Indeed, the banner is quite sparse, showing a picture of an approaching lightning storm, and stating: “Control the Uncontrollable. The control you need when seizures are at their worst,” followed by the product and company name. In small letters at the bottom, the banner notes: “See booth representative for full prescribing information and important safety information.” OPDP stated that this alert did not mitigate the fact that the banner leaves off risk information on the visual material itself.

In sending the Untitled Letter, OPDP reaffirms that all promotional material--including posters at exhibit booths—are subject to the requirement to be accurate and to balance all benefit information with risk information.

Background

The OPDP is the drug advertisement watchdog; the agency keeps a look out for false and misleading advertising and promotion through comprehensive surveillance. They inspect Form FDA-2253,  receive complaints from competitors, monitor promotional material at medical conferences, and have instituted the “Bad Ad” Program, which encourages doctors to alert the OPDP of potentially false or misleading advertisements. The Agency may then issue “Warning Letters” or less serious “Untitled Letters” to the manufacturers behind any problematic ads. Whereas Untitled Letters require companies to cease using the violative materials and recall them, Warning Letters may also require the company to make a plan for “corrective advertising,” which includes prompt dissemination of accurate and complete information.

Oak Untitled Letter

Oak Pharmaceuticals is a subsidiary of Akorn, Inc., and markets the Nembutal Sodium Solutions, a short-acting injectable barbiturate used to control seizures and for sedation. According to the OPDP, the company displayed an exhibit banner for Nembutal at the American Society of Health-System Pharmacists (ASHP) Meeting held in Anaheim, CA in December last year, which was viewed by two OPDP representatives. Oak received an Untitled Letter a few months later based on the banner’s omission of risks and omission of material facts. 

  • Omission of Risk Information

The Nembutal exhibit banner includes claims such as, “Control the Uncontrollable” and “the control you need when seizures are their worst;” however, it omits all of the contraindications, warnings and precautions, and common adverse reactions associated with the use of Nembutal, states OPDP. "By failing to present any risk information associated with Nembutal, the exhibit banner misleadingly suggests that Nembutal is safer than has been demonstrated."

FDA acknowledges that the statement: “SEE BOOTH REPRESENTATIVE FOR FULL PRESCRIBING INFORMATION AND IMPORTANT SAFETY INFORMATION,” is included at the bottom of the exhibit banner, but that it does not mitigate the misleading omission of risk information. Risks associated with barbiturates include, perhaps most notably, that they are habit forming. The product labeling for Nembutal also contains warnings and precautions regarding IV administration, acute or chronic pain, use in pregnancy, synergistic effects, and central nervous system (CNS) depressant effects.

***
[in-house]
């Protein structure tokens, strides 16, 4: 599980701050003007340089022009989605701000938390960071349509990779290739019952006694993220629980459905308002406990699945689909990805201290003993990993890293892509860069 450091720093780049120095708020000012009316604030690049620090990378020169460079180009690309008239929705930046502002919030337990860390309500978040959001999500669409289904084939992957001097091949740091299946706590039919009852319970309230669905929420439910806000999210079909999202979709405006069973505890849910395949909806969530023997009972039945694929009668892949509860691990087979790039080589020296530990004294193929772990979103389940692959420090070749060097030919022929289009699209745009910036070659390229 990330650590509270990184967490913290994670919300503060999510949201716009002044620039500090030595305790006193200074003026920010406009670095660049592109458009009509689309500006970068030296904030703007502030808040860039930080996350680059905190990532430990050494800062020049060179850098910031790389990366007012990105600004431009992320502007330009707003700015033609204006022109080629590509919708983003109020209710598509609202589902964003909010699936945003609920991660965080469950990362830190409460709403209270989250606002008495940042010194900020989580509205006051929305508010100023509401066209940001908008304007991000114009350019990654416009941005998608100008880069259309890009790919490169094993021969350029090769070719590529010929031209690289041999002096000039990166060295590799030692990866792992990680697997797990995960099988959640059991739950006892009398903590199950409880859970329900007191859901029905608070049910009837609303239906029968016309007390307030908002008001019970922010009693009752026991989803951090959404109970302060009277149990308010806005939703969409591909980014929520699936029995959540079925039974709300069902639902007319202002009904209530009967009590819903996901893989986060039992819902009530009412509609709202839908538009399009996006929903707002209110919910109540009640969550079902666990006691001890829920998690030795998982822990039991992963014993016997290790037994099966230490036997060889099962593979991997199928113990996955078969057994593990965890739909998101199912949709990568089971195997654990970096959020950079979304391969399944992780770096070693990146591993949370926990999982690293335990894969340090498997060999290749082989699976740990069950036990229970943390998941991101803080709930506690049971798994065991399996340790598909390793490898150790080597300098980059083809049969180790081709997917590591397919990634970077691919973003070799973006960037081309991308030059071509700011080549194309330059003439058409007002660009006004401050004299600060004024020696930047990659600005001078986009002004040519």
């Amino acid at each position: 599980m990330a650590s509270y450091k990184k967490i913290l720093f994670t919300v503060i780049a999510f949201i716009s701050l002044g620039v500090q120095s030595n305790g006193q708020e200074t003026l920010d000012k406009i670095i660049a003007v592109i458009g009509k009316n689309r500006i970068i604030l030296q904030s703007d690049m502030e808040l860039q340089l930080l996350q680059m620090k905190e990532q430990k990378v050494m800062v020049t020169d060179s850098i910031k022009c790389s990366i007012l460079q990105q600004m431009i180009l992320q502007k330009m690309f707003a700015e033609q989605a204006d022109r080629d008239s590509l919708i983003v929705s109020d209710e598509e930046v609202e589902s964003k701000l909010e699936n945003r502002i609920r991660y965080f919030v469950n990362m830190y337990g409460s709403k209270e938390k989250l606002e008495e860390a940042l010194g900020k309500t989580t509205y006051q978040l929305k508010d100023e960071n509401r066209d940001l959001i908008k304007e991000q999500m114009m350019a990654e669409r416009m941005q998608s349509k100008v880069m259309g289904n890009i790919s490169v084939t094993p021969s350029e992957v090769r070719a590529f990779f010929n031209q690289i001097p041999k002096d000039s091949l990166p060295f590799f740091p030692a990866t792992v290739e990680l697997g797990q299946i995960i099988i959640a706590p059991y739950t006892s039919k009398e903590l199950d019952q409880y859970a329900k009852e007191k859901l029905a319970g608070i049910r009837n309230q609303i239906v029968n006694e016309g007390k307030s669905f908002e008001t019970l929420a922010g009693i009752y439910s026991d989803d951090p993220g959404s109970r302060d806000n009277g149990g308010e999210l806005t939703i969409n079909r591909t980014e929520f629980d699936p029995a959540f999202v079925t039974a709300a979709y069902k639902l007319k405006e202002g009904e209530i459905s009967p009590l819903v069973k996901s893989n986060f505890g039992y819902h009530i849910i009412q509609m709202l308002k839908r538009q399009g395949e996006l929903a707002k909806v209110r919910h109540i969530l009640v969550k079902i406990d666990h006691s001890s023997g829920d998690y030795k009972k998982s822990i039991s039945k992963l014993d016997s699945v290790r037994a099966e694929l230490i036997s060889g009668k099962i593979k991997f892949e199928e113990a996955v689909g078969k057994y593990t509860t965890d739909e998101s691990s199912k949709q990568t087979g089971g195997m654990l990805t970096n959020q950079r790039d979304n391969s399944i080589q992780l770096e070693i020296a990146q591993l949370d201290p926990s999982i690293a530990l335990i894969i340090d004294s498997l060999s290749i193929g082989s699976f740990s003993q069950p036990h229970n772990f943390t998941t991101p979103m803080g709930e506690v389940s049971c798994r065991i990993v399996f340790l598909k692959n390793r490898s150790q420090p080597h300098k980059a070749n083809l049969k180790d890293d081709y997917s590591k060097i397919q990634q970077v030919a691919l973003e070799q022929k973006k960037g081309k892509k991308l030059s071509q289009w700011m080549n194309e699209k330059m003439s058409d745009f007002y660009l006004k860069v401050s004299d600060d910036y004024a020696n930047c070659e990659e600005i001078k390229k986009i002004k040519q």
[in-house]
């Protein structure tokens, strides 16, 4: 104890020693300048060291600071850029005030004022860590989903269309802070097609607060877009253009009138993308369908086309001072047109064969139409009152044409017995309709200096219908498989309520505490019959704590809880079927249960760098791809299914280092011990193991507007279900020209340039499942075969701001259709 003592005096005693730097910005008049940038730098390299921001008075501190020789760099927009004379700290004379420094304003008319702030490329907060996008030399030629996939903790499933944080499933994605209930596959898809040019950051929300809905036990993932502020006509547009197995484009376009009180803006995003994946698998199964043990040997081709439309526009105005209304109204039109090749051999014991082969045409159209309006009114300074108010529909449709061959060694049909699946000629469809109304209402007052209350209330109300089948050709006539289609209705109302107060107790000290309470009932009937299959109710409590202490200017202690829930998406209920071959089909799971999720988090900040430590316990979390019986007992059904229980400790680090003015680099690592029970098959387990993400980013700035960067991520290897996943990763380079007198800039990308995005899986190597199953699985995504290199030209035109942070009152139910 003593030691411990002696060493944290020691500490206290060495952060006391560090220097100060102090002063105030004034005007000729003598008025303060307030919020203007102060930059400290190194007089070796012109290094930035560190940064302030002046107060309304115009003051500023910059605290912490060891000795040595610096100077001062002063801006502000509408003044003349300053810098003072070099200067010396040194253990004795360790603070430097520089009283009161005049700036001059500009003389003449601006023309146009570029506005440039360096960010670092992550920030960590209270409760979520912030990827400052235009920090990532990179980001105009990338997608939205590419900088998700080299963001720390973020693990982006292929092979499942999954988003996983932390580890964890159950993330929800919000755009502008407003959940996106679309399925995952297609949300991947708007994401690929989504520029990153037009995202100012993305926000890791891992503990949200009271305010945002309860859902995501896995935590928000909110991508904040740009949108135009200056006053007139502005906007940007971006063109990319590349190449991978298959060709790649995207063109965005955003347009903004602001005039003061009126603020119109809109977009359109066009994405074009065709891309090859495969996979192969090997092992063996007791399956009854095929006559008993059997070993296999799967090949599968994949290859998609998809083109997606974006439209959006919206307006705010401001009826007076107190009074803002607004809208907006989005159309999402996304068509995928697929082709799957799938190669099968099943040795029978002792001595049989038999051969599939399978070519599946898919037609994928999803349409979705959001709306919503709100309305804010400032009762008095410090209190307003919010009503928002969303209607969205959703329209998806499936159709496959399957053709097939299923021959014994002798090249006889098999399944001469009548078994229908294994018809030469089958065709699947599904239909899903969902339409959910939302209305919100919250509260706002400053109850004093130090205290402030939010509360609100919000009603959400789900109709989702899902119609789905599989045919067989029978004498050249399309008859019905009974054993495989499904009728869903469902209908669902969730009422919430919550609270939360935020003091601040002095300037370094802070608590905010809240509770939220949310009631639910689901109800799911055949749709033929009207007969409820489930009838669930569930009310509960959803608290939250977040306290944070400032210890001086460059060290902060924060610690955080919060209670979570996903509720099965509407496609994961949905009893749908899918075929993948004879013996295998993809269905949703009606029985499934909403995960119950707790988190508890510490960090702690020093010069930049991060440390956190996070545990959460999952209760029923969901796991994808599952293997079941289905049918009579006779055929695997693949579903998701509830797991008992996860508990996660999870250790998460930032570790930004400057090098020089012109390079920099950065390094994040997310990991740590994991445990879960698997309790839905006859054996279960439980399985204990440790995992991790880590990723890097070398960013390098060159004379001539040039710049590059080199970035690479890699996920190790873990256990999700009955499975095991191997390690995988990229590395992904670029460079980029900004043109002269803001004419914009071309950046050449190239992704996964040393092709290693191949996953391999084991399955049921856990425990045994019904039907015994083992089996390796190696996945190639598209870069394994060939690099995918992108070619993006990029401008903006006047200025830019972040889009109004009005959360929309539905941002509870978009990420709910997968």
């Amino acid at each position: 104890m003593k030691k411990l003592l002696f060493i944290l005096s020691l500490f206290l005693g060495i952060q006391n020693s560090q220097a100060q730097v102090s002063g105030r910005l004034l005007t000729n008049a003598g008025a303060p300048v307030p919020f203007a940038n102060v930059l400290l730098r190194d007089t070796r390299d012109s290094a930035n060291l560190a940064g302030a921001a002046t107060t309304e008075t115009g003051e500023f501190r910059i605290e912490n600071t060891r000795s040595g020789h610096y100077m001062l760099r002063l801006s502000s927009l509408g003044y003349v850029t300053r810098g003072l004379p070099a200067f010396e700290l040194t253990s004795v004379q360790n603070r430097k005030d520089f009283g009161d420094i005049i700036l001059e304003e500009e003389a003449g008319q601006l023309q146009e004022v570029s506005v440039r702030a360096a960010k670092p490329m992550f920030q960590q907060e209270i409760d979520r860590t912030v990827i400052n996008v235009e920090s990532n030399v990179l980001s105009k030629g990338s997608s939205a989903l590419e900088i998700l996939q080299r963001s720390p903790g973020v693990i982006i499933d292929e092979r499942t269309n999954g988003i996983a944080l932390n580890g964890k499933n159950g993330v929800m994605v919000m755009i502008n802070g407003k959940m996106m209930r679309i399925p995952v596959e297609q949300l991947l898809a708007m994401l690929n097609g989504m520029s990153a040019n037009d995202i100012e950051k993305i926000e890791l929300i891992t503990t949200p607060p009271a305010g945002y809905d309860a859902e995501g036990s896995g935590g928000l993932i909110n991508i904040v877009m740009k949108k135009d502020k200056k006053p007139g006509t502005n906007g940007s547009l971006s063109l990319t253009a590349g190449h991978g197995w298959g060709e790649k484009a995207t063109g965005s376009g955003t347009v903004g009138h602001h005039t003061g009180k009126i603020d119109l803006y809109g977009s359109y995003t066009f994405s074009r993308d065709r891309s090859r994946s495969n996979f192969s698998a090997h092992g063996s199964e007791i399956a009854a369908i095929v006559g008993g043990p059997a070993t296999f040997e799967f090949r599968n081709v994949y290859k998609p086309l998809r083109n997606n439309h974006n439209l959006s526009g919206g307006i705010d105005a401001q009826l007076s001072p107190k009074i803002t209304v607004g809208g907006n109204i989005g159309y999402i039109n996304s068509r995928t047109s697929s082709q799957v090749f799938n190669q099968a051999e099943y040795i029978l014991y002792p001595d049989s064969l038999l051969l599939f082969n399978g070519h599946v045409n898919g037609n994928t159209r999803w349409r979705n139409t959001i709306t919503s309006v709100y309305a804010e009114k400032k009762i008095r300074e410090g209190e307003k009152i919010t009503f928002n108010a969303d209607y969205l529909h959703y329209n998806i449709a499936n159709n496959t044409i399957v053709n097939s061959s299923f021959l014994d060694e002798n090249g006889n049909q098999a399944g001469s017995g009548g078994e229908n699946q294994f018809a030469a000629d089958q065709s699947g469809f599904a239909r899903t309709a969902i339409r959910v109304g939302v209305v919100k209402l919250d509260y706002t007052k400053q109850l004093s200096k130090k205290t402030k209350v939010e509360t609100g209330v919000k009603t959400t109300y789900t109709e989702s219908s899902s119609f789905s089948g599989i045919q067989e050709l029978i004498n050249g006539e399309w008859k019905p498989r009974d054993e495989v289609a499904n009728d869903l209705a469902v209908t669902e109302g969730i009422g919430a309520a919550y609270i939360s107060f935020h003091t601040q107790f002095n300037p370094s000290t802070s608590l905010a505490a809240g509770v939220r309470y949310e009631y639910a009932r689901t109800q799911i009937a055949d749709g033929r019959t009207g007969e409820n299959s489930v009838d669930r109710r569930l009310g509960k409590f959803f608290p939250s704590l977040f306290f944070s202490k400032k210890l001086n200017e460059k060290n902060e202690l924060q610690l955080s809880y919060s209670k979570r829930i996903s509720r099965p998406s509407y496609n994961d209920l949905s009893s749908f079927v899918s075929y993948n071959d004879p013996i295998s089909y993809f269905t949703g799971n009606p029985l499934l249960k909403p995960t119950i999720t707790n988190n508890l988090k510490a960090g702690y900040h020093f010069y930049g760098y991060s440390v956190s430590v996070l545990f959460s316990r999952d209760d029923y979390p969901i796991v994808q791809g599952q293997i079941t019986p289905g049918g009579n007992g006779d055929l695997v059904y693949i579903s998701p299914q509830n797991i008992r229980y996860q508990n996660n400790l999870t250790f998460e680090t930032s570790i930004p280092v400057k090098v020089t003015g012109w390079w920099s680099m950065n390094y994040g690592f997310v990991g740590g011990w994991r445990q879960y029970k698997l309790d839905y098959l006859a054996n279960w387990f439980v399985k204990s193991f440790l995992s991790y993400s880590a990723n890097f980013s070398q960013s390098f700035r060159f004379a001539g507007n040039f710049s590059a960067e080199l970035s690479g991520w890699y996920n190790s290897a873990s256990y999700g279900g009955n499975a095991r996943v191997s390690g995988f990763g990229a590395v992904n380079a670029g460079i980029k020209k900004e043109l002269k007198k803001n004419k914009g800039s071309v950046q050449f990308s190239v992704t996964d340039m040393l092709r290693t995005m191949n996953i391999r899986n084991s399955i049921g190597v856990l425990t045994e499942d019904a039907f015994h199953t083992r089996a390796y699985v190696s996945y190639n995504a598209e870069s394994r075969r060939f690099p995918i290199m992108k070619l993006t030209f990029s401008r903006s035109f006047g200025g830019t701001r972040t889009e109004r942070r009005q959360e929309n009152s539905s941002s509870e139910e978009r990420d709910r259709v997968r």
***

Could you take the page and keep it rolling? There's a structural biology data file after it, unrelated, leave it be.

• Omission of Material Facts

In addition to risks, OPDP found that the banner did not accurately portray the approved indication for the drug.  Specifically, the agency found the  materials omitted the fact that Nembutal should only be used "in anesthetic doses, in the emergency control of certain acute, convulsive episodes, e.g., those associated with status epilepticus, cholera, eclampsia, meningitis, tetanus, and toxic reactions to strychnine or local anesthetics."

OPDP's letter indicates that they request Oak to "immediately cease branding Nembutal," and to submit a written response to the agency's letter stating whether the company intends to comply with the request, listing all promotional materials (with the 2253 submission date) for Nembutal that contain presentations such as those described above, and explaining their plan for discontinuing use of such materials.

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Before sending this letter to Oak, OPDP most recently sent an Untitled Letter to Otsuka Pharmaceuticals in April, citing a pharmacology aid for their antidepressant and bipolar treatment, Abilify. This is a notable letter if solely because it implicates a large pharmaceutical company, and a bestselling drug that only recently received generic competition. OPDP criticized the ad, which showed three light switches at low, middle, and high to represent how Abilify can modulate dopamine and serotonin activity. However, “the totality of these claims and presentations misleadingly implies a greater degree of certainty about the mechanism of action of Abilify in humans than is currently known,” notes the letter. Furthermore, according to OPDP, the promo is “misleading because it implies that Abilify offers advantages over other currently approved treatments for bipolar disorder or [major depressive disorder] when this has not been demonstrated.”

See OPDP’s list of enforcement letters here